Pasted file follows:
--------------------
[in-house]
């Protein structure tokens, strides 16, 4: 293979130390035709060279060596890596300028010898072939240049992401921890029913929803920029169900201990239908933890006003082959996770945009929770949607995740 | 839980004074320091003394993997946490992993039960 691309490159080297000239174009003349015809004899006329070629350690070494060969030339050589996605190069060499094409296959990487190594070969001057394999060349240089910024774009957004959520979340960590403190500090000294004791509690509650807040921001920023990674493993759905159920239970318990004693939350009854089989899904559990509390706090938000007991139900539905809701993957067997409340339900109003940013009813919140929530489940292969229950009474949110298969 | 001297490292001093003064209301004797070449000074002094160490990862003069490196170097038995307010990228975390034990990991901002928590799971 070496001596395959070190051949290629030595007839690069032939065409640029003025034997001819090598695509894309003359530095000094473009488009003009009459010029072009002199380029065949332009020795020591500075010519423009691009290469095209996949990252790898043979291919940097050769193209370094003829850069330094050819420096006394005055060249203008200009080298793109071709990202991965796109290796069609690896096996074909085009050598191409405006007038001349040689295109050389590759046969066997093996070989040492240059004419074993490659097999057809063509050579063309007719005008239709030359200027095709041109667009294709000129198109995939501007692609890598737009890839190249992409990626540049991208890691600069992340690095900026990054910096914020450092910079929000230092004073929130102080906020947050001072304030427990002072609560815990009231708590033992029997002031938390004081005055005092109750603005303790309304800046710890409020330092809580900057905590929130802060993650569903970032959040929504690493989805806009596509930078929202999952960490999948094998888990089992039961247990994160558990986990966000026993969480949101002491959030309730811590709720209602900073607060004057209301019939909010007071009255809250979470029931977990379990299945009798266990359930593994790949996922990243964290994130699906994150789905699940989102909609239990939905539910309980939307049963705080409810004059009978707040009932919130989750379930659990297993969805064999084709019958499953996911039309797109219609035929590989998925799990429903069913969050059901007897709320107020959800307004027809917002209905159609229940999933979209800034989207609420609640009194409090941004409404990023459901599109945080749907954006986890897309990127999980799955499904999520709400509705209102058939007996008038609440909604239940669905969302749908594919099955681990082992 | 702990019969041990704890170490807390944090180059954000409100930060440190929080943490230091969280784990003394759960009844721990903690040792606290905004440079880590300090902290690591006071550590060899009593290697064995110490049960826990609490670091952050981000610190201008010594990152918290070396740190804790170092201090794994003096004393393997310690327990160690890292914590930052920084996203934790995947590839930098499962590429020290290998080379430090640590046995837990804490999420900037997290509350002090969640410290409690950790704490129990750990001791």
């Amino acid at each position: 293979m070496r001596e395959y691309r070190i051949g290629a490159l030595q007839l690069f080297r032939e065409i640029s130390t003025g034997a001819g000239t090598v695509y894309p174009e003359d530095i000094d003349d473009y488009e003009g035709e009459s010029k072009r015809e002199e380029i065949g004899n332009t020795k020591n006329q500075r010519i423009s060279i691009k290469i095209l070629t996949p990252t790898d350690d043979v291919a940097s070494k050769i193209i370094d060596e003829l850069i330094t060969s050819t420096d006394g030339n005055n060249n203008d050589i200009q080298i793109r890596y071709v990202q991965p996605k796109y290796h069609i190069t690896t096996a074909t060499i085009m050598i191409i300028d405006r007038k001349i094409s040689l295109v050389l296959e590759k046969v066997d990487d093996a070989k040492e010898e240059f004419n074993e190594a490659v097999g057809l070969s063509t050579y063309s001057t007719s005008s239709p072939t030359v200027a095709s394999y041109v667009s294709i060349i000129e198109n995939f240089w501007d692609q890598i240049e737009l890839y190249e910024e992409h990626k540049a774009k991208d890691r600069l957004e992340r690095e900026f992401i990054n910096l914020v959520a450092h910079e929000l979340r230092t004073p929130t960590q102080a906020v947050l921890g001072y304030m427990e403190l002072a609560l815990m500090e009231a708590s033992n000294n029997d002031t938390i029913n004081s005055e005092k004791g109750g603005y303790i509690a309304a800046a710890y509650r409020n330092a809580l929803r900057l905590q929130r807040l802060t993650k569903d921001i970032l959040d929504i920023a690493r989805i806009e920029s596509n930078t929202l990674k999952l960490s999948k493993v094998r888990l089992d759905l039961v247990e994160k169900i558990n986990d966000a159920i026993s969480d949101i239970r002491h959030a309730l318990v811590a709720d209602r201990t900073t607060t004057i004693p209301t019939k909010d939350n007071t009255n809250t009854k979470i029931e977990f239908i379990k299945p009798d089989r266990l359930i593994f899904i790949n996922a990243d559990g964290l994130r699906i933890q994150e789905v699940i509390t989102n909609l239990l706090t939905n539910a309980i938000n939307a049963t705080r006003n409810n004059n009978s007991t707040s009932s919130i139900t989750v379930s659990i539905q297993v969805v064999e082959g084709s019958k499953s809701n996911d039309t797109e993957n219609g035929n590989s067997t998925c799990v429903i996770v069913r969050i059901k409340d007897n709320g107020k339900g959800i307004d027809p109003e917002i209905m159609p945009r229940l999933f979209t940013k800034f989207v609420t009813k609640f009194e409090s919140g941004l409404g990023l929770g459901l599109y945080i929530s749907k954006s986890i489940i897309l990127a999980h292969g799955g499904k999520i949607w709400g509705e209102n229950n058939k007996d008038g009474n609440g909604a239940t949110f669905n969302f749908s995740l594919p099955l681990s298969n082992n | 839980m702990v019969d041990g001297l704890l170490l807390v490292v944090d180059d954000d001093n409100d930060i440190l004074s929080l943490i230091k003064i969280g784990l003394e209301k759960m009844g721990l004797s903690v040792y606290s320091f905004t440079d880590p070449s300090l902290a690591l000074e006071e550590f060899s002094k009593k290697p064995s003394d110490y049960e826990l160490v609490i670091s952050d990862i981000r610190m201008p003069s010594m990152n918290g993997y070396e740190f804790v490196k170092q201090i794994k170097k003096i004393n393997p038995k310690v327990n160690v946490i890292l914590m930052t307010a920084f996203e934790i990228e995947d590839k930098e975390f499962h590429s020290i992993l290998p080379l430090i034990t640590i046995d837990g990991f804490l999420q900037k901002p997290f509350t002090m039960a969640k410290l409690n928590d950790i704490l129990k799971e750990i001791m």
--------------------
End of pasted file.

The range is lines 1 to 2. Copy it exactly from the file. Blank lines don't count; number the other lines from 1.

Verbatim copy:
[in-house]
């Protein structure tokens, strides 16, 4: 293979130390035709060279060596890596300028010898072939240049992401921890029913929803920029169900201990239908933890006003082959996770945009929770949607995740 | 839980004074320091003394993997946490992993039960 691309490159080297000239174009003349015809004899006329070629350690070494060969030339050589996605190069060499094409296959990487190594070969001057394999060349240089910024774009957004959520979340960590403190500090000294004791509690509650807040921001920023990674493993759905159920239970318990004693939350009854089989899904559990509390706090938000007991139900539905809701993957067997409340339900109003940013009813919140929530489940292969229950009474949110298969 | 001297490292001093003064209301004797070449000074002094160490990862003069490196170097038995307010990228975390034990990991901002928590799971 070496001596395959070190051949290629030595007839690069032939065409640029003025034997001819090598695509894309003359530095000094473009488009003009009459010029072009002199380029065949332009020795020591500075010519423009691009290469095209996949990252790898043979291919940097050769193209370094003829850069330094050819420096006394005055060249203008200009080298793109071709990202991965796109290796069609690896096996074909085009050598191409405006007038001349040689295109050389590759046969066997093996070989040492240059004419074993490659097999057809063509050579063309007719005008239709030359200027095709041109667009294709000129198109995939501007692609890598737009890839190249992409990626540049991208890691600069992340690095900026990054910096914020450092910079929000230092004073929130102080906020947050001072304030427990002072609560815990009231708590033992029997002031938390004081005055005092109750603005303790309304800046710890409020330092809580900057905590929130802060993650569903970032959040929504690493989805806009596509930078929202999952960490999948094998888990089992039961247990994160558990986990966000026993969480949101002491959030309730811590709720209602900073607060004057209301019939909010007071009255809250979470029931977990379990299945009798266990359930593994790949996922990243964290994130699906994150789905699940989102909609239990939905539910309980939307049963705080409810004059009978707040009932919130989750379930659990297993969805064999084709019958499953996911039309797109219609035929590989998925799990429903069913969050059901007897709320107020959800307004027809917002209905159609229940999933979209800034989207609420609640009194409090941004409404990023459901599109945080749907954006986890897309990127999980799955499904999520709400509705209102058939007996008038609440909604239940669905969302749908594919099955681990082992 | 702990019969041990704890170490807390944090180059954000409100930060440190929080943490230091969280784990003394759960009844721990903690040792606290905004440079880590300090902290690591006071550590060899009593290697064995110490049960826990609490670091952050981000610190201008010594990152918290070396740190804790170092201090794994003096004393393997310690327990160690890292914590930052920084996203934790995947590839930098499962590429020290290998080379430090640590046995837990804490999420900037997290509350002090969640410290409690950790704490129990750990001791």